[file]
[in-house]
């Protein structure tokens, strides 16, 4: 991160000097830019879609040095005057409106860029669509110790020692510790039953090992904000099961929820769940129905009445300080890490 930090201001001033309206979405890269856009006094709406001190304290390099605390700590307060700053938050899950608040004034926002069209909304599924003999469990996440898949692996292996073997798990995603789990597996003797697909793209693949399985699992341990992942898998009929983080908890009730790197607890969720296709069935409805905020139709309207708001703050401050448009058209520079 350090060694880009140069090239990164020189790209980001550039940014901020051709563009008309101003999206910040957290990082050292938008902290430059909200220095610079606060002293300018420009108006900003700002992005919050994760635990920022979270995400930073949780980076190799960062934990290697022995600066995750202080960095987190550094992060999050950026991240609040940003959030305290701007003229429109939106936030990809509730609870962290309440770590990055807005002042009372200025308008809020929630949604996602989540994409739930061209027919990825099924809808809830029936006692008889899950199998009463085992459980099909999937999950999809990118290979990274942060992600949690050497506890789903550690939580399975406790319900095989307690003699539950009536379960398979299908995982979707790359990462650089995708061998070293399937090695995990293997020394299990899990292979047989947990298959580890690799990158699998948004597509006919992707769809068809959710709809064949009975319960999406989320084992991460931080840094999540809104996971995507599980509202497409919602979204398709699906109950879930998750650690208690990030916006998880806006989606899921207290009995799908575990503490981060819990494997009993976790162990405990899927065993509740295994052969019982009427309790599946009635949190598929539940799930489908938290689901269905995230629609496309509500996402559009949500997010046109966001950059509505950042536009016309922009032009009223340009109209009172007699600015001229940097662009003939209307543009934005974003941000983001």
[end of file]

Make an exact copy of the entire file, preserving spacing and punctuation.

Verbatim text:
[in-house]
């Protein structure tokens, strides 16, 4: 991160000097830019879609040095005057409106860029669509110790020692510790039953090992904000099961929820769940129905009445300080890490 930090201001001033309206979405890269856009006094709406001190304290390099605390700590307060700053938050899950608040004034926002069209909304599924003999469990996440898949692996292996073997798990995603789990597996003797697909793209693949399985699992341990992942898998009929983080908890009730790197607890969720296709069935409805905020139709309207708001703050401050448009058209520079 350090060694880009140069090239990164020189790209980001550039940014901020051709563009008309101003999206910040957290990082050292938008902290430059909200220095610079606060002293300018420009108006900003700002992005919050994760635990920022979270995400930073949780980076190799960062934990290697022995600066995750202080960095987190550094992060999050950026991240609040940003959030305290701007003229429109939106936030990809509730609870962290309440770590990055807005002042009372200025308008809020929630949604996602989540994409739930061209027919990825099924809808809830029936006692008889899950199998009463085992459980099909999937999950999809990118290979990274942060992600949690050497506890789903550690939580399975406790319900095989307690003699539950009536379960398979299908995982979707790359990462650089995708061998070293399937090695995990293997020394299990899990292979047989947990298959580890690799990158699998948004597509006919992707769809068809959710709809064949009975319960999406989320084992991460931080840094999540809104996971995507599980509202497409919602979204398709699906109950879930998750650690208690990030916006998880806006989606899921207290009995799908575990503490981060819990494997009993976790162990405990899927065993509740295994052969019982009427309790599946009635949190598929539940799930489908938290689901269905995230629609496309509500996402559009949500997010046109966001950059509505950042536009016309922009032009009223340009109209009172007699600015001229940097662009003939209307543009934005974003941000983001």